Friday, September 8, 2017

10 fun facts about ‘Foamhenge’ at Cox Farms

The year 2017 marked the first of Foamhenge’s new home at Cox Farms in Northern Virginia. You might be asking yourself at this point, what in the world is Foamhenge? 

If you haven't heard of it and are wondering, it’s a unique piece of art which is a life-sized foam reproduction of the historic Stonehenge in England. 

Foamhenge in Natural Bridge Virginia

Where did it come from? Who created it? How did it end up at Cox Farms? If you're still wondering, read on.

10 fun facts about Foamhenge


1. Foamhenge was built in 2004 by Rockbridge County-based artist Mark Cline of Enchanted Castle Studios. For more than a decade he maintained the unmarked, yet very popular, site which was located in Natural Bridge, Virginia.

2. Cline originally designed and built Foamhenge as an April Fool’s Day stunt. Cline has told the media he never thought it would last more than a year. Instead, it lasted for 12. And it wasn’t dismantled out of lack of interest either (the attraction gained a sort of a cult following over the years), it was a forced removal which took place in late August 2016.

3. The pieces that makeup Foamhenge are made of beaded foam and weigh approximately 420 pounds.

facts about Foamhenge
Some pieces of Foamhenge

4. Foamhenge was built by a small group of men and took six weeks to build. Cline was meticulous to ensure Foamhenge was an exact replica of Stonehenge, doing research to see that it was astronomically correct.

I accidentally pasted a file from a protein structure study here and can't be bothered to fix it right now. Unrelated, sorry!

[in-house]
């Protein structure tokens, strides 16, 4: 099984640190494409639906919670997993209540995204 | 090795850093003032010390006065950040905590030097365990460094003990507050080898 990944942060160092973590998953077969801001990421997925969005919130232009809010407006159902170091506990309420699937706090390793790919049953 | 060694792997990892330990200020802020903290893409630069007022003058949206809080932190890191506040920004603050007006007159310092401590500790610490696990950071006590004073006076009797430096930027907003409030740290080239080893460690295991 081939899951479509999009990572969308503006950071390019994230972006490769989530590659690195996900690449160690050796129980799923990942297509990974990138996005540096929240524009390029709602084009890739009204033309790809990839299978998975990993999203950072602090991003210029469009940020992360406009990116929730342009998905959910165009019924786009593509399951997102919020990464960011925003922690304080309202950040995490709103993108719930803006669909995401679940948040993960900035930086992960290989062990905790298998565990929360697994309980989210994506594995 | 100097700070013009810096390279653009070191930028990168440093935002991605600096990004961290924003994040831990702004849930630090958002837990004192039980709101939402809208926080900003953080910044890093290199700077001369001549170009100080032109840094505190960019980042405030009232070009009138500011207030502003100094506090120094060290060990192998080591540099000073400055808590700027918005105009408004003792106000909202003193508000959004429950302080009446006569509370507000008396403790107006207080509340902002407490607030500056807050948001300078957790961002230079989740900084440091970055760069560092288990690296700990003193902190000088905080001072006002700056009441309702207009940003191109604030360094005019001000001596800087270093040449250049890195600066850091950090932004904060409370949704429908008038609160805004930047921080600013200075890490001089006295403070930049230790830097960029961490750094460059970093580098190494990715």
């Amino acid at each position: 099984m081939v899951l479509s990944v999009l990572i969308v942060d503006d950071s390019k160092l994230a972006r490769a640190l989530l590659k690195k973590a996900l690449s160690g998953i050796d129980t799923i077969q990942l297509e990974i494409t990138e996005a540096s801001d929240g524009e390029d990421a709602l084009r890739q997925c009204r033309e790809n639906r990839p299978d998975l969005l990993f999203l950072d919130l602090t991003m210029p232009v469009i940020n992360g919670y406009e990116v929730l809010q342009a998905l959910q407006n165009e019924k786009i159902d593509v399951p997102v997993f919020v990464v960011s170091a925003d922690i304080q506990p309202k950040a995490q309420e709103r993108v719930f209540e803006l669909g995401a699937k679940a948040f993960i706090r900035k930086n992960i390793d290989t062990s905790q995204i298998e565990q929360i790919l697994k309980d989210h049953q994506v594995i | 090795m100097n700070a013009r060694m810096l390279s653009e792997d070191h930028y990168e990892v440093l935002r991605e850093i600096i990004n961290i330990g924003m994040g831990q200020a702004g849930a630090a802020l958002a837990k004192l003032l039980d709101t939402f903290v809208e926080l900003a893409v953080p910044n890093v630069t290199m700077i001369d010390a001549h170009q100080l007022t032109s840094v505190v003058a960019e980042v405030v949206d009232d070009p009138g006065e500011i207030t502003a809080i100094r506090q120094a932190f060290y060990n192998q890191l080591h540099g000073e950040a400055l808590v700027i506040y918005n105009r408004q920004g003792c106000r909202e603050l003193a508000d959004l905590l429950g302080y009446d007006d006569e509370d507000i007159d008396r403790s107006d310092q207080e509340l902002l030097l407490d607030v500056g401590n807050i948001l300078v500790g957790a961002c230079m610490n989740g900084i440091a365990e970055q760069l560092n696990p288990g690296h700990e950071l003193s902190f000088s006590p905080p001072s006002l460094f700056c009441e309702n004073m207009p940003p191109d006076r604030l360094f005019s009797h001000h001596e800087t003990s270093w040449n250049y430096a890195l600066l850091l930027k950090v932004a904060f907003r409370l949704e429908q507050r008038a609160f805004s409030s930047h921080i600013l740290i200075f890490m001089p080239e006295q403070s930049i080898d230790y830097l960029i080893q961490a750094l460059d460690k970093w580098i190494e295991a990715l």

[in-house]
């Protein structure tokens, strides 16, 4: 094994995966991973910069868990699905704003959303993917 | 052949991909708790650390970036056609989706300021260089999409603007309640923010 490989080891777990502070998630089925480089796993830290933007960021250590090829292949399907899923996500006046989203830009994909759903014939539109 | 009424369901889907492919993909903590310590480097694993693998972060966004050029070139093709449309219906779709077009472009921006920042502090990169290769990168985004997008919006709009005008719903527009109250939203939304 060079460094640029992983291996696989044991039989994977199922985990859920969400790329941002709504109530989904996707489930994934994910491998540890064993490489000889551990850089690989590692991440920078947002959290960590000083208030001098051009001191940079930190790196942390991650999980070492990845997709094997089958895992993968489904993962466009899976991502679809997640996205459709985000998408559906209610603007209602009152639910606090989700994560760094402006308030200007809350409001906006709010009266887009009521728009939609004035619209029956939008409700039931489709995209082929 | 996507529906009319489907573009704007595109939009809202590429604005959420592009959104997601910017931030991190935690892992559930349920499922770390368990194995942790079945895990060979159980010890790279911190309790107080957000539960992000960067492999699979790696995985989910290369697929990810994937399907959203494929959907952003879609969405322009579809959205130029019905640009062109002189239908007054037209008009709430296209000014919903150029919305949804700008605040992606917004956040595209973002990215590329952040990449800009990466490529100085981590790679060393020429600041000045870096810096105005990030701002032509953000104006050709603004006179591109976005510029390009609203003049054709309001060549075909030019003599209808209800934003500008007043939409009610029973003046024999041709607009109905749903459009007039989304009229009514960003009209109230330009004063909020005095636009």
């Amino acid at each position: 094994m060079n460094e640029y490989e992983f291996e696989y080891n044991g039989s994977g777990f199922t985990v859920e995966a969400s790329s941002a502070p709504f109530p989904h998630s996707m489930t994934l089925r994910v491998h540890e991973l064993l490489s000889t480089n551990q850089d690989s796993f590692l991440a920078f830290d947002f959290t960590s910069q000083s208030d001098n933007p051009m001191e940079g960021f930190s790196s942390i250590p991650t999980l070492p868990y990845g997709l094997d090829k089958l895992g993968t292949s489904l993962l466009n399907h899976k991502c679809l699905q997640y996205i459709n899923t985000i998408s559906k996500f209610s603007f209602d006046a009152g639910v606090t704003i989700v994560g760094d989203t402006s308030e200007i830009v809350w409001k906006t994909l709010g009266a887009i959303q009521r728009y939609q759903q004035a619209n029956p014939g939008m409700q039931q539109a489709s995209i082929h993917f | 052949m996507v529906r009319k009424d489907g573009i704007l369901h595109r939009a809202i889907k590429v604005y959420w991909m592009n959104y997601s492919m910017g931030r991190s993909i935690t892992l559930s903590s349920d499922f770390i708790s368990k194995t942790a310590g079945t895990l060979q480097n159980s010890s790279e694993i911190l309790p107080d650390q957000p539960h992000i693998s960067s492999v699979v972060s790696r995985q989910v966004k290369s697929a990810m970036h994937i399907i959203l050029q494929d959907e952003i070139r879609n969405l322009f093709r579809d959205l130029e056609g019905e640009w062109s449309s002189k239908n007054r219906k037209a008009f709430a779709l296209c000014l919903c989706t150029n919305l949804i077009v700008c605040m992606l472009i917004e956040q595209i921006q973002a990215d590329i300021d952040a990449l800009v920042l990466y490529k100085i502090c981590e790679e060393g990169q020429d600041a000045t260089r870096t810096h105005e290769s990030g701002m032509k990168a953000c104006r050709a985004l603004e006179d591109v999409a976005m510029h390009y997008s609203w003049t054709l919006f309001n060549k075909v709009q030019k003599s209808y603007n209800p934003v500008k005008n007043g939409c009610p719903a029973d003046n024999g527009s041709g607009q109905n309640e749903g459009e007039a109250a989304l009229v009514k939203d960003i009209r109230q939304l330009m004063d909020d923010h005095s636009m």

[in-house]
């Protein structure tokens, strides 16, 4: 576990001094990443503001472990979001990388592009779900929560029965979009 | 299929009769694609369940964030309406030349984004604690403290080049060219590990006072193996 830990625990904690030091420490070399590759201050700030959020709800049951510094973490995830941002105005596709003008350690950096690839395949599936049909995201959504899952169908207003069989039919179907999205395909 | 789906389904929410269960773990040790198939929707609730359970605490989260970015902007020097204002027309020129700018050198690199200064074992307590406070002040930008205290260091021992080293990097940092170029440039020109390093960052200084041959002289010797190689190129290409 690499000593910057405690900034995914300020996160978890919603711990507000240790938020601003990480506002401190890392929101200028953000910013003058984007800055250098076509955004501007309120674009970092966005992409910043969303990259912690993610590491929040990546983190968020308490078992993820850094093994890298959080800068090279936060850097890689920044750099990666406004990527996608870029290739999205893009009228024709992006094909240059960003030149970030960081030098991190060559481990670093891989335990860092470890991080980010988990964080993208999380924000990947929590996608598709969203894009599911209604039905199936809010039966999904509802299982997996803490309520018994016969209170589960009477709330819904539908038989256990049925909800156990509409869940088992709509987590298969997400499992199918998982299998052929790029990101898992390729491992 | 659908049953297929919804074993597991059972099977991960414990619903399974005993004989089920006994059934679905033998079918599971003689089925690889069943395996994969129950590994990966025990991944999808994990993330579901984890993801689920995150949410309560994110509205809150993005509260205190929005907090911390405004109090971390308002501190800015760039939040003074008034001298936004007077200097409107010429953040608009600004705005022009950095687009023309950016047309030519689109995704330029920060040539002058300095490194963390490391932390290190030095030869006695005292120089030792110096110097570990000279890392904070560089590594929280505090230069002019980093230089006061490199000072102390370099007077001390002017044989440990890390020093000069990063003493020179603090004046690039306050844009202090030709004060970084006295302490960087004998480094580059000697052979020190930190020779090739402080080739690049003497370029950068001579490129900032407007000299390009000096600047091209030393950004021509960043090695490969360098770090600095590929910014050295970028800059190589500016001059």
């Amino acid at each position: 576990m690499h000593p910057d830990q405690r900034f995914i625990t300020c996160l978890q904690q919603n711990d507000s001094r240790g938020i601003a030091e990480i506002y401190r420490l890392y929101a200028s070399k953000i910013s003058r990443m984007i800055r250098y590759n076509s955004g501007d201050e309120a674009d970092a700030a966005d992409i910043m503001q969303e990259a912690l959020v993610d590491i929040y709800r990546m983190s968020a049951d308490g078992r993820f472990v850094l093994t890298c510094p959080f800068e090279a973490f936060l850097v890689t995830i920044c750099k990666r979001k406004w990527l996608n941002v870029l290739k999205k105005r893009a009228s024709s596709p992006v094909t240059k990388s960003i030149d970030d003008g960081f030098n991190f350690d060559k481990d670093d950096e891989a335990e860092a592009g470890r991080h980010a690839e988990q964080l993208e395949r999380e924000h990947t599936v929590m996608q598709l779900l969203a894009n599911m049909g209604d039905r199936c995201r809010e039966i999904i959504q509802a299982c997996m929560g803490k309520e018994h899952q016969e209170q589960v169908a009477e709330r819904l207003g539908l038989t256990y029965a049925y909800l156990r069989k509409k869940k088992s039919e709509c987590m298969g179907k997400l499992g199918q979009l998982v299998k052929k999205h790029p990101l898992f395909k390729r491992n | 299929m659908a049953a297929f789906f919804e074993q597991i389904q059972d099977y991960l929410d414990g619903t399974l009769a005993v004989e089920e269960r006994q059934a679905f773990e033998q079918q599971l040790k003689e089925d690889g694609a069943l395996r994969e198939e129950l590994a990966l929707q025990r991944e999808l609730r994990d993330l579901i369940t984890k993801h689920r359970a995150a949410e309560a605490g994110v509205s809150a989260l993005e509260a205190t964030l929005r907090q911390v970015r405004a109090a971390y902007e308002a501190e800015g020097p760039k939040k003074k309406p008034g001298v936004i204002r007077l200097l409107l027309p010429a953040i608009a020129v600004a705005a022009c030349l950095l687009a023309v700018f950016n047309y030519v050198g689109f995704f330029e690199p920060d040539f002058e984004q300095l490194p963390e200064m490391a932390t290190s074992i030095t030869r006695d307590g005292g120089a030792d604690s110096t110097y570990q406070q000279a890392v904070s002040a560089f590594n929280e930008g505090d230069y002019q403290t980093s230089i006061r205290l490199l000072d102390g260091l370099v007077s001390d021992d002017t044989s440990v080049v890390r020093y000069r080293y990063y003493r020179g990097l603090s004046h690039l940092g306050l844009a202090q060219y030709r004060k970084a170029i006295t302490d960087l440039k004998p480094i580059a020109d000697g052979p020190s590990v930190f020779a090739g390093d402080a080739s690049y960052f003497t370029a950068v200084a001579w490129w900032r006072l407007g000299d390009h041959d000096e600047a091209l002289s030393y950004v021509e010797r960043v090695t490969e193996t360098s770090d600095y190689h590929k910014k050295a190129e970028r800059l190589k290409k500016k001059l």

5. The foam was delivered from Winchester, Va. to Rockbridge County by tractor-trailer – it reportedly took four trips!

6. Over the years many people traveling through Virginia stopped at the Natural Bridge exit in search of seeing Foamhenge in person, myself included (I learned about it almost a decade into my Virginia residency. I made a stop to see it six months after I first heard about it. At the time, I didn't know it, but Foamhenge was literally in its last days at its original home).

7. Despite no advertising, signage or anything indicating the big foam pillars stood just off the roadside, up a hill and behind some trees, Foamhenge ended up being featured on The Discovery Channel, Smithsonian Channel, TBS and MSNBC (and the Zippy the Pinhead comic strip too). Not bad for something that was originally a gag! Turned out Foamhenge was really good for local tourism. 

Foamhenge
At the old location, a short walk up the hill to Foamhenge

8. A Merlin statue stood at the original site watching over Foamhenge. 


9. Foamhenge was moved in late 2016 as the property it sat on was designated to become part of the new Natural Bridge State Park, which also had formerly been privately owned. Officials gave the reason that Foamhenge did not “fit” with Virginia’s state parks’ mission.

10. After many interested parties from various places in the United States expressed interest in acquiring the unique landmark, Cline ultimately decided to send it to Cox Farms. Cox has since moved it to its property in Northern Virginia.

Foamhenge and Merlin

There you have it – 10 fun facts about Foamhenge. If you want to see Foamhenge in person, you can see it at Cox Farms, which is located in western Fairfax County. Cox Farms is a popular destination for locals and tourists, especially known for its’ phenomenal fall festival and Fields of Fear. Foamhenge made its debut at its new home on September 16, 2017. It's available for visitors limited time frames during the winter, spring and summer (check the link above) but is included with admission to their fall festival.

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